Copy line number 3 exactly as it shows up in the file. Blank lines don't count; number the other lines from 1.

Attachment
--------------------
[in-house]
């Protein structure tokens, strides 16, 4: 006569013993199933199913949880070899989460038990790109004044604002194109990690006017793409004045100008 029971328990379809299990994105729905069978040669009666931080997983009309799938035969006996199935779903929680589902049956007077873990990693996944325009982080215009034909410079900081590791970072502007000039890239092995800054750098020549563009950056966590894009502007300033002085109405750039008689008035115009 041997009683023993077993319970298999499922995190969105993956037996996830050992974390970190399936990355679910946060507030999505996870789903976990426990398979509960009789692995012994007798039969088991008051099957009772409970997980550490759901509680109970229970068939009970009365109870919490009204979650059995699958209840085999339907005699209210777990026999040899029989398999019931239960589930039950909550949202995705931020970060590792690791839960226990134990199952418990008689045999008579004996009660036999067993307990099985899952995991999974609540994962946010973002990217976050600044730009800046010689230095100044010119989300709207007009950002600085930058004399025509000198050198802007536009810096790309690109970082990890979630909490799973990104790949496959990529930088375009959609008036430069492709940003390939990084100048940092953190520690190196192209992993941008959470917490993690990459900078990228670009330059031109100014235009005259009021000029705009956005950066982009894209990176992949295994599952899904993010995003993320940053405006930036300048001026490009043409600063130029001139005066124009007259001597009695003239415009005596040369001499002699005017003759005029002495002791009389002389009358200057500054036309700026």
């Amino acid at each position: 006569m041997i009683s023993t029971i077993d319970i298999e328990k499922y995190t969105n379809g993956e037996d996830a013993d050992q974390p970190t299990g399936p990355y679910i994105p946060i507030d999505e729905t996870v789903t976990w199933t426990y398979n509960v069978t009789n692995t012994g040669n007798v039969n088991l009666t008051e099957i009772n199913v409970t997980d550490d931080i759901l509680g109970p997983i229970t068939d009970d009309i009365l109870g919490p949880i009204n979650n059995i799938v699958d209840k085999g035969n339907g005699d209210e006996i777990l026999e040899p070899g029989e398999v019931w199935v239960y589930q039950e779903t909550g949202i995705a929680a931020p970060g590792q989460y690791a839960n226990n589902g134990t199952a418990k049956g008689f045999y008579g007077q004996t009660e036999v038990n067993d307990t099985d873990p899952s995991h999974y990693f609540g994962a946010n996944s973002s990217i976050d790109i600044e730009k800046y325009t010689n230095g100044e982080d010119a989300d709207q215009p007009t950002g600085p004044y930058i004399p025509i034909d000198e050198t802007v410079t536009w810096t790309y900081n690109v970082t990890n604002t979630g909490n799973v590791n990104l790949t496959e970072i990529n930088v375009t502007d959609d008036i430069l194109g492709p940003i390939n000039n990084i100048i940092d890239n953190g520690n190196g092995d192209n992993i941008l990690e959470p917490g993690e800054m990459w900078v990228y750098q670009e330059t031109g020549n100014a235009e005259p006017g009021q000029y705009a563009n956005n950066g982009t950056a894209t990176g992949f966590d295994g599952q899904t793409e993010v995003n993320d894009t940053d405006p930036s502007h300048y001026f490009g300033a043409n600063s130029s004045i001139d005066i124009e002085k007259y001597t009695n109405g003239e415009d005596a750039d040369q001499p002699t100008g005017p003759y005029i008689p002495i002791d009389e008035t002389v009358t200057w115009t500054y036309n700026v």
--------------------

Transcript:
């Amino acid at each position: 006569m041997i009683s023993t029971i077993d319970i298999e328990k499922y995190t969105n379809g993956e037996d996830a013993d050992q974390p970190t299990g399936p990355y679910i994105p946060i507030d999505e729905t996870v789903t976990w199933t426990y398979n509960v069978t009789n692995t012994g040669n007798v039969n088991l009666t008051e099957i009772n199913v409970t997980d550490d931080i759901l509680g109970p997983i229970t068939d009970d009309i009365l109870g919490p949880i009204n979650n059995i799938v699958d209840k085999g035969n339907g005699d209210e006996i777990l026999e040899p070899g029989e398999v019931w199935v239960y589930q039950e779903t909550g949202i995705a929680a931020p970060g590792q989460y690791a839960n226990n589902g134990t199952a418990k049956g008689f045999y008579g007077q004996t009660e036999v038990n067993d307990t099985d873990p899952s995991h999974y990693f609540g994962a946010n996944s973002s990217i976050d790109i600044e730009k800046y325009t010689n230095g100044e982080d010119a989300d709207q215009p007009t950002g600085p004044y930058i004399p025509i034909d000198e050198t802007v410079t536009w810096t790309y900081n690109v970082t990890n604002t979630g909490n799973v590791n990104l790949t496959e970072i990529n930088v375009t502007d959609d008036i430069l194109g492709p940003i390939n000039n990084i100048i940092d890239n953190g520690n190196g092995d192209n992993i941008l990690e959470p917490g993690e800054m990459w900078v990228y750098q670009e330059t031109g020549n100014a235009e005259p006017g009021q000029y705009a563009n956005n950066g982009t950056a894209t990176g992949f966590d295994g599952q899904t793409e993010v995003n993320d894009t940053d405006p930036s502007h300048y001026f490009g300033a043409n600063s130029s004045i001139d005066i124009e002085k007259y001597t009695n109405g003239e415009d005596a750039d040369q001499p002699t100008g005017p003759y005029i008689p002495i002791d009389e008035t002389v009358t200057w115009t500054y036309n700026v």